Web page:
Presentation on theme: "Memory Stage Analysis Learning Retrieval Retention The Learning – Retention Controversy Results from the fact that there is no independent test for learning."— Presentation transcript:
Memory Stage Analysis Learning Retrieval Retention The Learning – Retention Controversy Results from the fact that there is no independent test for learning (without also simultaneously studying memory) and vice versa.
Measures of Retention Electrical Activity of the Neuron Recall – to reproduce from memory materials that were earlier presented. Examples: Fill-in question on an exam Identify suspect by sketch
Measures of Retention Electrical Activity of the Neuron Recall Free Recall – reproduce the remembered items in any order Serial Recall – to be considered correct, items must be recalled in the order in which they were presented - Within the serial recall task we observe one of the most ubiquitous phenomena in all of psychology, “The Serial Position Effect”
Measures of Retention Electrical Activity of the Neuron Recall Free Recall – reproduce the remembered items in any order Serial Recall – to be considered correct, items must be recalled in the order in which they were presented - Within the serial recall task we observe one of the most ubiquitous phenomena in all of psychology, “The Serial Position Effect” Let’s Score Our Results!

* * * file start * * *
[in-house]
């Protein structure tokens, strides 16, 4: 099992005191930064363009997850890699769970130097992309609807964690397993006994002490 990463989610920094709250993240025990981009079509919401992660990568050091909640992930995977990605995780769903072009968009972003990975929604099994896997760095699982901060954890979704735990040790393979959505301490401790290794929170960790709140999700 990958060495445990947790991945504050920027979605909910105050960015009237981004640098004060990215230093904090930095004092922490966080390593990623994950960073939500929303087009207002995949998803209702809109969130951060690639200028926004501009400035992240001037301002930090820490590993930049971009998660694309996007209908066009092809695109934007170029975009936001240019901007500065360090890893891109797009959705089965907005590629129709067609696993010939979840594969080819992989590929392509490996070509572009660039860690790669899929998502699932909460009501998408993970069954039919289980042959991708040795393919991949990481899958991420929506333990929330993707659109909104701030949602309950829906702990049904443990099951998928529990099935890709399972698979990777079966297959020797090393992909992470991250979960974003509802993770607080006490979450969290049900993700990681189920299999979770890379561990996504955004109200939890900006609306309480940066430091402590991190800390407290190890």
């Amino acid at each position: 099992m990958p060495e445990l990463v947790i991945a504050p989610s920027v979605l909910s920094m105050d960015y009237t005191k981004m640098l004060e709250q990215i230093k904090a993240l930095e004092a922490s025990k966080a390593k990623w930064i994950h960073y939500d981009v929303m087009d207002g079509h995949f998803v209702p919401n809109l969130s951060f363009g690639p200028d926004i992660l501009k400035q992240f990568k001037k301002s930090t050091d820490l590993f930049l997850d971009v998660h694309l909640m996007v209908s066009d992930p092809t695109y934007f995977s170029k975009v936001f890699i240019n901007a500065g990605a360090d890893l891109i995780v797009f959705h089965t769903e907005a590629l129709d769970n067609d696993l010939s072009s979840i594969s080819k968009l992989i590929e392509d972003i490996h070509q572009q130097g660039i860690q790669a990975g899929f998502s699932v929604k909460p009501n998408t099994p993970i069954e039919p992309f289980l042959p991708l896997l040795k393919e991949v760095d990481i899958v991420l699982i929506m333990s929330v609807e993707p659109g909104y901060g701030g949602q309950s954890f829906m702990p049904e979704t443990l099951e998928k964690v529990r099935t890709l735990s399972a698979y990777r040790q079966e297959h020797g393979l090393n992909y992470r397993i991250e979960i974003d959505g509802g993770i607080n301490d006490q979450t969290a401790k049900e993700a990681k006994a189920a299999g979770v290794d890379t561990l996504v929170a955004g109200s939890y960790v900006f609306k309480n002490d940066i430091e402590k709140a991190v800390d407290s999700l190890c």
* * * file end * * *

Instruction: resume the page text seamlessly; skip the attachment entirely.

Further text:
Measures of Retention Recall “The Magical Number 7 ± 2” George A. Miller Our ability to recall unrelated pieces of information that have just been presented may be severely limited (e.g., a number series) Capacity can be extending by imposing organization on the materials we are trying to remember. E.G., “chunking”
Measures of Retention Recall Recognition – identifying information that was previously presented e.g., a multiple choice test item a police line-up
The Recognition Memory Paradigm Stage 1 – The TBR Stage Materials are presented with the explicit instructions that these are materials “to be remembered” Stage 2 - The Test Stage TBR items are randomly intermixed with materials that were not part of the originally presented TBR materials Subject’s task is to identify “Old” from “New”